The city speaks: Reflecting on 38 years of working for the city of Marshfield
By Joan Spencer
Taking a moment to look back in time, I still remember walking through those impressively heavy and ornate doors of the former City Hall building — now Tower Hall — Aug. 29, 1977, for the first time as a city employee. Of course I was replacing someone who was irreplaceable by everyone’s standards, and I was not even sure what skills I would need for whatever the job was. There were no job descriptions in those days.
That first work day, my fatherly type boss asked me if I knew what an assessor did, and when I said, “Assess,” he promptly took several manuals off the shelf and put them on my desk.
“You’ll know your job after you read these,” he said.
For the next two weeks, I read thousands of pages of instructions contained within those manuals and was introduced to assessing. Of course, I asked intelligent questions in between because I wanted to make sure I would never have to read it all at the same time ever again.
I learned quickly that government employment had budgetary limitations. My work station was an old wooden desk and a secretary’s chair with the back hanging on by a thread. I started on an old, black typewriter with round metal keys that even when pounded would sometimes stick and have to be pulled back manually. All copies were done with thin black or blue carbon paper that would crinkle in the typewriter and leave dark lines on the copy pages.
Most of the information in the files had been manually written, and handwriting had to be deciphered. Records themselves were scattered in several different unlabeled file drawers, i.e., deeds, real estate transfers, and four sets of property record cards. Additionally, some of the information was stored on shelving in the basement. It took a track star to find anything within the scope of one phone call.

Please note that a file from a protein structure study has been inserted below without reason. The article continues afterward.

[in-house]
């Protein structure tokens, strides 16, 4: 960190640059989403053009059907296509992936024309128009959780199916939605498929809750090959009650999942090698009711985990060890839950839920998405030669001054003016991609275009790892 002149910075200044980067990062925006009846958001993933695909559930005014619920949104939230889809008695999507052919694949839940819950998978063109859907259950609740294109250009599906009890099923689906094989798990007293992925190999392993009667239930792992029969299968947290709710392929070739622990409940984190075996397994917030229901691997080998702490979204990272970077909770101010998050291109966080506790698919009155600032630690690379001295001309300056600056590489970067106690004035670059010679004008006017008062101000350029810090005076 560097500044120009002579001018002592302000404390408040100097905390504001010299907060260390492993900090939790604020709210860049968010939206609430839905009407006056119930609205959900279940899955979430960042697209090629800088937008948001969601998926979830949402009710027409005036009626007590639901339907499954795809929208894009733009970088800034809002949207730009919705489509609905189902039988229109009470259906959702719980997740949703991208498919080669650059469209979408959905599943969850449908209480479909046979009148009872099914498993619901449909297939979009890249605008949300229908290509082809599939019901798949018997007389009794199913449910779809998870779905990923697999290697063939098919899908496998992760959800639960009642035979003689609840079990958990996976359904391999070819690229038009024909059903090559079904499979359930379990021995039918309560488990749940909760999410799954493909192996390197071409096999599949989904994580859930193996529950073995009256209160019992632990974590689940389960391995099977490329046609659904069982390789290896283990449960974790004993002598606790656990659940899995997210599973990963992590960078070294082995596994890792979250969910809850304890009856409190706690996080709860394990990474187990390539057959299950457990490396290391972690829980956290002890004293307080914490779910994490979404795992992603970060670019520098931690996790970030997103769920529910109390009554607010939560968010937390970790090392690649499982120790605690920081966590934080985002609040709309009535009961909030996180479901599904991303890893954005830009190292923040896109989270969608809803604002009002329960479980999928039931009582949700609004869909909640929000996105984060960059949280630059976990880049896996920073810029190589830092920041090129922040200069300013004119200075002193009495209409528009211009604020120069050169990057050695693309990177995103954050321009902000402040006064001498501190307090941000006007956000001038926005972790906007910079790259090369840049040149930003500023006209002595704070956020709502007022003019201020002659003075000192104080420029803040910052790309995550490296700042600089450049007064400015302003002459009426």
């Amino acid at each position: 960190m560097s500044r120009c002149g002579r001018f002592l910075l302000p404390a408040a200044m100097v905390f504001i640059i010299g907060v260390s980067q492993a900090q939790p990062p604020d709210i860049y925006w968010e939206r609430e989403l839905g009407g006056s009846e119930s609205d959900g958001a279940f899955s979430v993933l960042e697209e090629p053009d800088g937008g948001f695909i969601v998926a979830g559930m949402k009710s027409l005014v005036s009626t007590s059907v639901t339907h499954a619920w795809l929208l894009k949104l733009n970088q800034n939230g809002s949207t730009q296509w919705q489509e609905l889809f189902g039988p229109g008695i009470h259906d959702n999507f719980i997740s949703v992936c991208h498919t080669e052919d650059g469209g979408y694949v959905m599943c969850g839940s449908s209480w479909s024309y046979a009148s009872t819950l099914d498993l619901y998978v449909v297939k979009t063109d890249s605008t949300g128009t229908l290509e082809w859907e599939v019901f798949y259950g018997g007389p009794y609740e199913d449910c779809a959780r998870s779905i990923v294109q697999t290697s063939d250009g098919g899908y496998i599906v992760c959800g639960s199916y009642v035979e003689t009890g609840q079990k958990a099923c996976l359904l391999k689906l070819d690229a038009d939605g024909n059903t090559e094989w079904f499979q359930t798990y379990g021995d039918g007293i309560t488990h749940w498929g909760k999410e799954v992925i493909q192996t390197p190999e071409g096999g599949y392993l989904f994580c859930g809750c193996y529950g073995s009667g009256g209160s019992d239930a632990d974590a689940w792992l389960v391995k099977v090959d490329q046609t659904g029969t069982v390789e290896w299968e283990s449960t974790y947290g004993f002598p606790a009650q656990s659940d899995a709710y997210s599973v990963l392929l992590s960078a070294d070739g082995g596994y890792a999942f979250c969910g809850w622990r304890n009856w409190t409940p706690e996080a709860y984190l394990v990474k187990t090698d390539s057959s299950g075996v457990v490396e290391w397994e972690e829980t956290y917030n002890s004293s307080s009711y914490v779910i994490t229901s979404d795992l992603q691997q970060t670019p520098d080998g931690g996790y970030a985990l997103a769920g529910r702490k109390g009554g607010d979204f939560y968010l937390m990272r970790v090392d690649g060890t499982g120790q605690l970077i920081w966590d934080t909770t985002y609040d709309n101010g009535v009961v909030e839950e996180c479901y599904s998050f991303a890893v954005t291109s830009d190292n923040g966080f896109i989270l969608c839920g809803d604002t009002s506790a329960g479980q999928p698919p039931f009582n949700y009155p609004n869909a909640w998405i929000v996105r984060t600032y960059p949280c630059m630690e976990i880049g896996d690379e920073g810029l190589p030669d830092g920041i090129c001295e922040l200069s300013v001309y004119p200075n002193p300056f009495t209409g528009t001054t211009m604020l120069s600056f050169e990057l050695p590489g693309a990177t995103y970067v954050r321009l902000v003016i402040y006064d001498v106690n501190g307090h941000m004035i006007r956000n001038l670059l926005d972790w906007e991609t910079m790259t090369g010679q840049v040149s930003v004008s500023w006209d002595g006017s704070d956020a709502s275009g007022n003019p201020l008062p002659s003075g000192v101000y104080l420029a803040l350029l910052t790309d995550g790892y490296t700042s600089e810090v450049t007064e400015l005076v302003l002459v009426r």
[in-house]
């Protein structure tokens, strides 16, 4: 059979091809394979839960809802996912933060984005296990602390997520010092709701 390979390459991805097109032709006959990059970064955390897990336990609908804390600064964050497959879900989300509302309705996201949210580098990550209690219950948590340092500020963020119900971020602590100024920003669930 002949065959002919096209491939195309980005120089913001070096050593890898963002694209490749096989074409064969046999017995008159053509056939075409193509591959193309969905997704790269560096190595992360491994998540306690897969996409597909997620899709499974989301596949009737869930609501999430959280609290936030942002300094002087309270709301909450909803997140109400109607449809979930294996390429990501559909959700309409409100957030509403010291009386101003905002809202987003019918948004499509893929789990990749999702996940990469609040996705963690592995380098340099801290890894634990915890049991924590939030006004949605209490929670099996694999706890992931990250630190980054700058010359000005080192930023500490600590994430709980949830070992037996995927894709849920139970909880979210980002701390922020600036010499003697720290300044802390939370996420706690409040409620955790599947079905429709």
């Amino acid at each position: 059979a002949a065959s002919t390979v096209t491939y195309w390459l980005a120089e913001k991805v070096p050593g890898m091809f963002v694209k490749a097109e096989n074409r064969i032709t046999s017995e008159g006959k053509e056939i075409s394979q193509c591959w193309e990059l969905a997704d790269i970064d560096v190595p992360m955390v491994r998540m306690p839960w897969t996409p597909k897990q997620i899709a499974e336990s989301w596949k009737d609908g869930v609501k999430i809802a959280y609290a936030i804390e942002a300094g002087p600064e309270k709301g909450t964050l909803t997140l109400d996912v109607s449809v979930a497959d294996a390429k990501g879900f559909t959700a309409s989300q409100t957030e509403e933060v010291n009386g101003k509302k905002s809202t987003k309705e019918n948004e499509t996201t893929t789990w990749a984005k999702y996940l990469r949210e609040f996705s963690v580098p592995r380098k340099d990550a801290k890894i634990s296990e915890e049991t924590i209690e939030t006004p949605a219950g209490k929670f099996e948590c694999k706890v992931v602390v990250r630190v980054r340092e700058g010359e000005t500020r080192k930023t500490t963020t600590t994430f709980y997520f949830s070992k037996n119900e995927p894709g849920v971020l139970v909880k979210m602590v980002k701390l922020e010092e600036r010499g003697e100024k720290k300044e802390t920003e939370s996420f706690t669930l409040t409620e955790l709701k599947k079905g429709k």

The only plat maps at that time had been drawn as part of a Works Progress Administration make work project and were contained within hard and very heavy binder covers that needed a key to tighten and loosen pages. There was no city map with all of the property lines drawn.
On a brighter note, I was given one of the best old staplers ever made to use at my desk along with my own roll of scotch tape. I had a state of the art calculator that carried out numbers to nine digits.
After working long hours and on weekends, I took advantage of coursework and educational opportunities. I was able to pass state certification exams at different levels, including the Assessor 2, improving my value to the department. I started work as the elected city assessor June 1, 1986.
That second first day I developed a plan to complete a citywide revaluation as mandated by the state for our 1987 roll. Computers were purchased, and free assessment software from the state was used. We began a fieldwork schedule along with taking photographs of buildings followed by data entry and a value reconciliation process. Marshfield was the first municipality that uploaded values to Wood County for that 1987 roll even though it took place at 3 a.m.
Department operations have evolved through technological advances over the years. Today everything is electronic, including maps, and computer skills are mandatory to perform job duties. Each property has its own file jacket containing all of the information on record, and those files are in the process of being scanned for the future.
We have digital photographs and footprint sketches of buildings. We use aerial and topographical maps and have developed one of the best web links in the state for public access to the information we collect. Internal policies have been established to ensure the protection of our citizens and our employees.
I have survived 12 elections, and the final day of my current term of office is May 31, 2016. At or before that time, the common council will determine whether to continue staffing an Assessor’s Office, contract the work, or combine local staff with a contract firm.
Whatever happens, I have enjoyed working for the city of Marshfield for the past 38 years. I am thankful to my former boss, Harry Blackwood, who retired and encouraged me to run for that 1985 election. I still have the list and will always cherish the people that supported and encouraged me along with the 2,500 people that signed my papers to run for that first election.
Since we are in transition, I would like to take this opportunity to recognize and thank past elected assessors who worked and served the city and people of Marshfield.